Although the petitioner claimed during his testimony that he was prepared to go to trial on his matters, this “chest puffing” was simply not credible. Of the eight criminal and motor vehicle files pending against the petitioner, most involved police as direct witnesses to his alleged offenses, and the others had witnesses who gave sworn written statements against him. (Petitioner's Exhibit # 1.) Looking at just the four files pending against the petitioner that involve drug cases, police officers claim to have seized the drugs from his person on one occasion; (Petitioner's Exhibit # 1, pp. 51); to have witnessed him discarding the drugs on another; (Petitioner's Exhibit # 1, pp. 113); to have heard him admit to possession of drugs found on the floor of his car on another; (Petitioner's Exhibit # 1, pp. pp 25); to have purchased drugs directly from the petitioner while acting in an undercover capacity on two other occasions; (Petitioner's Exhibit # 1, pp. 56–59), and this court has already engaged in a substantial discussion above about the evidence the state apparently could have presented connecting the petitioner to the 139 bags of heroin found within the Padanaram Road condominium on September 26, 2008. (Petitioner's Exhibit # 1, pp. 91–116.) When considering only the four files relating to drug arrests pending against petitioner, and further limiting consideration to just the charges in those cases that carry minimum mandatory and/or consecutive sentences, the petitioner's exposure at trial was 46 years of minimum mandatory incarceration and 120 years to life maximum,5 and this does not take the remaining non-mandatory drug charges, the other files pending against him, or any possible sentencing enhancements the State could have sought against the petitioner because all of his drug offenses were committed while released on bond.6 In fact, by his own admission, and despite the fact that he has thirteen prior convictions dating back to 1993; (Petitioner's Exhibit # 1, pp. 70–76); the petitioner has never taken a case to trial. Although there is no guarantee the State would ultimately have been able to produce all of the evidence it claimed to have against the petitioner at the time of trial in any particular one of these cases; see McMann v. Richardson, supra, 397 U.S. 769–70; the petitioner in the present case has provided nothing credible to lead this court to believe that, facing eight separate cases and a mountain of compelling evidence, he was willing for the first time in his life to take his chances with trials in these cases as an alternative to accepting the State's offer. See Hill v. Lockhart, supra, 474 U.S. 59. As such, and for all of the reasons stated above, the petitioner has failed to prove his claim of ineffective assistance of counsel. Id.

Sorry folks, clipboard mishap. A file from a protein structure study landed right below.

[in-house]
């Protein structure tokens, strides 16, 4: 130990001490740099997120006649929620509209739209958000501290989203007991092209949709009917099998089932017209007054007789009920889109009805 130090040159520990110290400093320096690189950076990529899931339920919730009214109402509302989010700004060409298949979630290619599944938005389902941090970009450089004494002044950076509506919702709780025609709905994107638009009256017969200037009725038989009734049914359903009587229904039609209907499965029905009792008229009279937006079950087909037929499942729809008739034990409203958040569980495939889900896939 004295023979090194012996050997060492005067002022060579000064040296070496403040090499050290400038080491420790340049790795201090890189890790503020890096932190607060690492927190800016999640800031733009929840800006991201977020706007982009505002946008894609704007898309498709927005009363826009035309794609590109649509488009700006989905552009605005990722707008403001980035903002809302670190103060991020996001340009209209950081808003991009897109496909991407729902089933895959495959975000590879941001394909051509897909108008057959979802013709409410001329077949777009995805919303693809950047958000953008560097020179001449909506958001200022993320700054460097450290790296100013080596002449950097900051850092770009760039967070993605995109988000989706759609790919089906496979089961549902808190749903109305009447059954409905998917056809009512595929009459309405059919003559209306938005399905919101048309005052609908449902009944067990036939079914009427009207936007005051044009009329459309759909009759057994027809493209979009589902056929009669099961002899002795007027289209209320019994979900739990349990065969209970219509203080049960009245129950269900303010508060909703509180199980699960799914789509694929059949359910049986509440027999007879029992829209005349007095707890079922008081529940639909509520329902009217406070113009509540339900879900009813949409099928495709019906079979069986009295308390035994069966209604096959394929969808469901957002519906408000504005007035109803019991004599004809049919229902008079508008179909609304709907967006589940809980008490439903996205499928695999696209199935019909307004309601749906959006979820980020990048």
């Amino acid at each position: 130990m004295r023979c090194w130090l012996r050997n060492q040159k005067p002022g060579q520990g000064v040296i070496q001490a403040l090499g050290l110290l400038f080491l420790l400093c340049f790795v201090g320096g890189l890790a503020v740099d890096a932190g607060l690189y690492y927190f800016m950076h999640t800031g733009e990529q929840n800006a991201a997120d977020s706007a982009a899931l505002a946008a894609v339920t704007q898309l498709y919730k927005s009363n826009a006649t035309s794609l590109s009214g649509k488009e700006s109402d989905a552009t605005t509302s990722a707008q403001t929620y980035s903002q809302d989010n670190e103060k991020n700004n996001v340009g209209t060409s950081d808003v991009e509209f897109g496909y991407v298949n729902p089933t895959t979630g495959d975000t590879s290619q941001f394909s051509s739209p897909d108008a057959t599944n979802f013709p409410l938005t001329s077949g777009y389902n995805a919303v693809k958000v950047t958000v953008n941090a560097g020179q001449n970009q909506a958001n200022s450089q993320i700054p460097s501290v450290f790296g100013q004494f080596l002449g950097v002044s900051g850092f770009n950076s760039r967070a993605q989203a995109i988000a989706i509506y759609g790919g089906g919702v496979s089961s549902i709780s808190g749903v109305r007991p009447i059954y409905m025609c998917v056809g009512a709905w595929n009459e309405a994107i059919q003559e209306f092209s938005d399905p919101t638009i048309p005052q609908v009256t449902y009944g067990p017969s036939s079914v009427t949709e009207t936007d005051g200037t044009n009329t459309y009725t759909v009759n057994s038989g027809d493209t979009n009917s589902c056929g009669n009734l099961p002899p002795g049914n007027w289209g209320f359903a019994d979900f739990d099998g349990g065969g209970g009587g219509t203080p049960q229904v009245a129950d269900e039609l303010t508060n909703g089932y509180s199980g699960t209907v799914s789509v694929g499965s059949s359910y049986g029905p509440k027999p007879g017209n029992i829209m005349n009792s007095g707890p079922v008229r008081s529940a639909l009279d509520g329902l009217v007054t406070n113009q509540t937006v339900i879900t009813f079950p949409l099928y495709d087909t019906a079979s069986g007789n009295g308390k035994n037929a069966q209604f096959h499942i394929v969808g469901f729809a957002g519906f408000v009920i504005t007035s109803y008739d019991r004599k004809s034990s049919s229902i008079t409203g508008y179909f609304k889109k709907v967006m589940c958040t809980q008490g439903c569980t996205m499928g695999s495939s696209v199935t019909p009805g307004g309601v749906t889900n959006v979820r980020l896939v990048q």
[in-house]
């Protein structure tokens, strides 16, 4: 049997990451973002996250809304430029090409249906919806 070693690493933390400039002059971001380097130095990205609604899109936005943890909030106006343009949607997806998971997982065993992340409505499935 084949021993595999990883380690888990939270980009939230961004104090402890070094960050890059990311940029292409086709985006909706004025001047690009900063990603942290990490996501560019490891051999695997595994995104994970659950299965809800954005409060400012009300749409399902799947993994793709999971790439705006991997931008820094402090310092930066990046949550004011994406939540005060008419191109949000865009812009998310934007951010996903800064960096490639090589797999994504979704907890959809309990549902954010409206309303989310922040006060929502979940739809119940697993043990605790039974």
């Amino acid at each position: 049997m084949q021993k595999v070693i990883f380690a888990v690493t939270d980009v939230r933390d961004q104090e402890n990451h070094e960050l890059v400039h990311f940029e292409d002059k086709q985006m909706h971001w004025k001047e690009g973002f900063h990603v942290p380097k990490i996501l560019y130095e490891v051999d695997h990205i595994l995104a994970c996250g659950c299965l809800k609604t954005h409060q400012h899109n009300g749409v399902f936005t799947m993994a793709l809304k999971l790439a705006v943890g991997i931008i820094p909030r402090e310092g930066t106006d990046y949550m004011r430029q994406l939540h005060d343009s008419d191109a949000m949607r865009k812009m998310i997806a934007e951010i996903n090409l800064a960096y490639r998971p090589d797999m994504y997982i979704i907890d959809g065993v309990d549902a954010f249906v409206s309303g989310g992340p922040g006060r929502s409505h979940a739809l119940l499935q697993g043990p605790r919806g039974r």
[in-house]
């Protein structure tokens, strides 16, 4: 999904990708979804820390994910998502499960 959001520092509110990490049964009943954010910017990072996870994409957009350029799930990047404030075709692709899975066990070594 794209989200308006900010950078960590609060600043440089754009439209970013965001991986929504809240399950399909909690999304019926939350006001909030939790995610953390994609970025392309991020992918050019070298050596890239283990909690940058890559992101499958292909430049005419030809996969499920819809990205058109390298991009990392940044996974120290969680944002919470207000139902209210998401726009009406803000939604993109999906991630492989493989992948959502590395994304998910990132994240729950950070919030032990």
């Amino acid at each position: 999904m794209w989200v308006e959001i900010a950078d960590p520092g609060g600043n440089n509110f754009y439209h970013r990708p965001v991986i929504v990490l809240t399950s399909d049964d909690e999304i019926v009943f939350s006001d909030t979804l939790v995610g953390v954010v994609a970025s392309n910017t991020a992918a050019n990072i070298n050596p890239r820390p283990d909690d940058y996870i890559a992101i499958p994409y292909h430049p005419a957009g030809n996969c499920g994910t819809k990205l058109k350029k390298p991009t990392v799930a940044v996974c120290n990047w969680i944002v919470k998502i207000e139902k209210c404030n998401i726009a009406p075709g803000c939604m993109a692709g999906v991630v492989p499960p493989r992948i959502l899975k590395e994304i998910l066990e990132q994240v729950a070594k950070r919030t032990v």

Based on the foregoing, the petition for writ of habeas corpus is DENIED. Should the petitioner wish to appeal, counsel shall submit a judgment file to the clerk within 30 days.
Hon. John M. Newson
1. FN1. In totality, the petitioner had ten (10) separate docket numbers pending against him, one being a criminal/motor vehicle combination case, representing nine (9) separate arrests.
2. FN2. The admission to this violation of probation was actually entered on September 24, 2008 at a time when the petitioner was self-represented.
3. FN3. Strickland v. Washington, 466 U.S. 668, 687, 104 S.Ct. 2052, 80 L.Ed.2d 674 (1984) (petitioner claiming ineffectiveness of counsel must prove unreasonably deficient performance by counsel and prejudice, meaning counsel's deficient performance so undermined the proceeding that the result cannot be relied upon).
4. FN4. It is worth noting that, although the respondent testified to filing paper appearances in Byron Bigelow's matters, copies of these were not entered into evidence in by either party.
5. FN5. Between those cases, petitioner was charged with—6 counts of Possession with Intent to Sell, General Statutes § 21a–278(b), carrying a penalty of 5 yr. mandatory to 20 years each; 3 counts of Possession with Intent to Sell within 1500,' General Statutes § 21a–278a(b) carrying a penalty of 3 yrs. mandatory consecutive each to any sentence under General Statutes § 21a–278; 1 count of Possession of Narcotics within 1500,' C.G.S. § 21a–279(d), carrying a penalty of 2 yrs. mandatory consecutive to any conviction for possession of narcotics; and one count of Sale/Possession with Intent to Sell, General Statutes § 21a–278(a), carrying a penalty of 5 yrs. mandatory to life.
6. FN6. General Statutes § 53a–222. Violation of conditions of release in the first degree; Class D felony: (a) A person is guilty of violation of conditions of release in the first degree when, while charged with the commission of a felony, such person is released ․ and intentionally violates one or more of the imposed conditions of release. (b) Violation of conditions of release in the first degree is a class D felony.General Statutes § 53a–222a. Violation of conditions of release in the second degree: Class A misdemeanor: (a) A person is guilty of violation of conditions of release in the second degree when, while charged with the commission of a misdemeanor or motor vehicle violation for which a sentence to a term of imprisonment may be imposed, such person is released ․ and intentionally violates one or more of the imposed conditions of release. (b) Violation of conditions of release in the second degree is a class A misdemeanor.
Newson, John M., J.